not functioning as a suffix in these cases, as it does not change a different part of speech into a noun. For instance:

 altar
 avatar
 calendar
 cheddar
 dollar
 grammar
 guitar
 hangar (meaning “a large building or shelter, usually to house aircraft”; not related to the verb hang)
 mortar
 nectar
 pillar
 radar
 vinegar

Using “-ar” to form adjectives

While the suffix “-ar” is used to form a few nouns, it is much more commonly used to create adjectives, either on its
own or as part of the larger suffix “-ular.” (Both “-ar” and “-ular” are used to mean “like; resembling or relating to; of or
belonging to.”)

For example:

 angle→angular
 cell→cellular
 circle→circular
 grain→granular
 line→linear
 muscle→muscular
 nucleus→nuclear
 pole→polar
 populace→popular
 title→titular
 vehicle→vehicular

Forming Comparative Adjectives and Comparative Adverbs

While many adjectives can be formed with the suffix “-ar,” it’s important to note that the suffix “-er” is the only ending
that can be used to create comparative adjectives and comparative adverbs—adjectives and adverbs used to compare
traits between two people or things. For example:

 bright→brighter
 dim→dimmer
 fast→faster
 full→fuller
 happy→happier
 long→longer
 red→redder
 slow→slower
 tall→taller
 witty→wittier

Forming other comparatives

Note that not all adjectives can become comparative by adding “-er.” Only those that have one syllable or those with
two syllables ending in “-y” can do so. For longer adjectives, we simply add the words more or less before them, as in:

 admirable→more/less admirable
 careful→more/less careful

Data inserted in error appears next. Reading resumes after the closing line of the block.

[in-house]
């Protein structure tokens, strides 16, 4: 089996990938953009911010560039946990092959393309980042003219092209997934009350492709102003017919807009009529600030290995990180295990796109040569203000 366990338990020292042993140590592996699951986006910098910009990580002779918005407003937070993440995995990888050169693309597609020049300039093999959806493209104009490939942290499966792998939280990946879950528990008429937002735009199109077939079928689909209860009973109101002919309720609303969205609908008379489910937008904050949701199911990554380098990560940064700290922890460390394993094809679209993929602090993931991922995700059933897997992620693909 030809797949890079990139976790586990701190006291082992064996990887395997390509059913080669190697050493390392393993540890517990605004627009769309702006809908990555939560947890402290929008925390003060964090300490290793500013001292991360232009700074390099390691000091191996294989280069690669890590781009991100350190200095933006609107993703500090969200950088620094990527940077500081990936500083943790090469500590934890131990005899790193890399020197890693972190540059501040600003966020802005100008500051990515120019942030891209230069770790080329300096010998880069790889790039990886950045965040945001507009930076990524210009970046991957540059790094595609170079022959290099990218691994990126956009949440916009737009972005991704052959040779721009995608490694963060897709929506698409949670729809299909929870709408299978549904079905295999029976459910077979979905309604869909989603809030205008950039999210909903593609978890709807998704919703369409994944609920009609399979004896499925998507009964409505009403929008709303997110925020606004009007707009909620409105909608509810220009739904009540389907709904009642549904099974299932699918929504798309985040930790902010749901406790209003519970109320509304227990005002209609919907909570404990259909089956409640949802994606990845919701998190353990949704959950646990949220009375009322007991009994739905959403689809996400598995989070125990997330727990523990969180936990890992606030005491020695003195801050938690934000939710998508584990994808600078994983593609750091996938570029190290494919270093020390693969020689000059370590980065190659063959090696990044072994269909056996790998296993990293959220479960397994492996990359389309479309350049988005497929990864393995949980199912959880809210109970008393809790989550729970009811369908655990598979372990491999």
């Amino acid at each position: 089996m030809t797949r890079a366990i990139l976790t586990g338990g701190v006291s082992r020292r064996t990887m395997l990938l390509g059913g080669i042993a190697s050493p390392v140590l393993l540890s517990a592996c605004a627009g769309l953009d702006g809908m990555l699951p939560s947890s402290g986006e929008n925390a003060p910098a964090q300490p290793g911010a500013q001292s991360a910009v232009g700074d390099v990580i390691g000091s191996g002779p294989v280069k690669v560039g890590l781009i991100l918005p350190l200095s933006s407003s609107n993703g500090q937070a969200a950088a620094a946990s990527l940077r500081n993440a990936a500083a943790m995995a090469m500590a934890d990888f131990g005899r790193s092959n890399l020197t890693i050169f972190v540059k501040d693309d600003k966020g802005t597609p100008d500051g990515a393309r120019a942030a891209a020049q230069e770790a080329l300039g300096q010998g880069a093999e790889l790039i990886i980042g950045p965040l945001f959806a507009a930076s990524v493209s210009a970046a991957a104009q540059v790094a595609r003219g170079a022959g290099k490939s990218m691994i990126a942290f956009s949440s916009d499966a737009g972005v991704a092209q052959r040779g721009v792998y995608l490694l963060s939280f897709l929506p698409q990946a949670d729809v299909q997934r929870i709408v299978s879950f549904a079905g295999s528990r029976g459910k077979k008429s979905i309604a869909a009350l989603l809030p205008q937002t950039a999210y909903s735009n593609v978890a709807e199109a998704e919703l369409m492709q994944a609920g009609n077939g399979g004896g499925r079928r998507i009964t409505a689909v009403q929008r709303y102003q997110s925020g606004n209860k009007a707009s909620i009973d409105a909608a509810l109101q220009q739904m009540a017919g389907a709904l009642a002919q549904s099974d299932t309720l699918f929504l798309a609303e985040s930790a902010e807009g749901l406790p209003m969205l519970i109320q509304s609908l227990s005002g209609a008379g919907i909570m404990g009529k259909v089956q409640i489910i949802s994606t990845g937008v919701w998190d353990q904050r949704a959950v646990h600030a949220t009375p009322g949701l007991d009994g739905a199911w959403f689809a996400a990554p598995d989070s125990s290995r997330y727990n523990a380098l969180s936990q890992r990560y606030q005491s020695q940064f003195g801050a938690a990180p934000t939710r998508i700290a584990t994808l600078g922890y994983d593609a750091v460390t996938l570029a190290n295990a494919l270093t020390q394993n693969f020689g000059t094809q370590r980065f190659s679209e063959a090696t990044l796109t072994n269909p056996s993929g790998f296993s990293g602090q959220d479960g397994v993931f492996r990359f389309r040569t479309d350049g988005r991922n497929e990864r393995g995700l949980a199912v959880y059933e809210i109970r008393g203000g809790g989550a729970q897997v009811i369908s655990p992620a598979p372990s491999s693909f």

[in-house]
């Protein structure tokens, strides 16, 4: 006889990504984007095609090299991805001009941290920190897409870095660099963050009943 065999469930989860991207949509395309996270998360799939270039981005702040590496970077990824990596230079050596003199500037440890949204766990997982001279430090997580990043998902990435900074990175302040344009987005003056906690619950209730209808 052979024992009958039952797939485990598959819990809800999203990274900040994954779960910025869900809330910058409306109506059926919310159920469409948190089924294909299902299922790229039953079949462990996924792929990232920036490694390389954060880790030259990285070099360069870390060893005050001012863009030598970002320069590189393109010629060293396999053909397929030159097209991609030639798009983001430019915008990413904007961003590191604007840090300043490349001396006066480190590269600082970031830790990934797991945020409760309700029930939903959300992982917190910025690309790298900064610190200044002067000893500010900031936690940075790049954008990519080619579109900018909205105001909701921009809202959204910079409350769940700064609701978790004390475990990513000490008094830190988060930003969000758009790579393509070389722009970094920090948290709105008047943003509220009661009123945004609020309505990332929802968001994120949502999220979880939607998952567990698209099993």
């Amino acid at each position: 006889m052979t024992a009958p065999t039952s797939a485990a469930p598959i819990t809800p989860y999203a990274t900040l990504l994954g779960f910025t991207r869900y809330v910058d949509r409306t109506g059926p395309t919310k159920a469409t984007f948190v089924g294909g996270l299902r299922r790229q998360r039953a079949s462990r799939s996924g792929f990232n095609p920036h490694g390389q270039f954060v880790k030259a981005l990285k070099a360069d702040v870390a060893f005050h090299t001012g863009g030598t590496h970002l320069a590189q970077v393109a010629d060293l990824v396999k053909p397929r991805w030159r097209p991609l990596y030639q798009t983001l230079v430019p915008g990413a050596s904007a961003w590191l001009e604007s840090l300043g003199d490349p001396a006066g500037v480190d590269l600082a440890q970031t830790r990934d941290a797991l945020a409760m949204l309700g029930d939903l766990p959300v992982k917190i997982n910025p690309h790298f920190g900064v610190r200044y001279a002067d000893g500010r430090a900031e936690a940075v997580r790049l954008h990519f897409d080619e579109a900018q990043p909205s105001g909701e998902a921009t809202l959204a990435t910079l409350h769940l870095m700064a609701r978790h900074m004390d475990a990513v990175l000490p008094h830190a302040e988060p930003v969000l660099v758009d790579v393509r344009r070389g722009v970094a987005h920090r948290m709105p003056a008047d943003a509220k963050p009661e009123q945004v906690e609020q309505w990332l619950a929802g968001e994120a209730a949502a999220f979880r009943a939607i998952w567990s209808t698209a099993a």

 intelligent→more/less intelligent
 loyal→more/less loyal
 respectful→more/less respectful
 vivid→more/less vivid

Adverbs also have this restriction, though it is only single-syllable adverbs that can take the “-er” suffix; adverbs ending
in “-y” are almost always formed by adding “-ly” to adjectives, and they take the words more/less to become
comparative. For example:

 admirably→more/less admirably
 carefully→more/less carefully
 intelligently→more/less intelligently
 loyally→more/less loyally
 respectfully→more/less respectfully
 vividly→more/less vividly

Other adjectives are simply irregular, and have a specific comparative form that does not follow the convention above;
here are some of the most common examples:

Adjectives Adverbs

bad→worse badly→worse

fun→more/less fun early→earlier*

far→farther (literal distance) or further (figurative far→farther (literal distance) or further (figurative
distance) distance)
good→better little→less (when describing an amount)

little→less (when describing an amount) well→better

(*Early is both an adjective and an adverb, and it has the same comparative form in both uses: earlier. This is irregular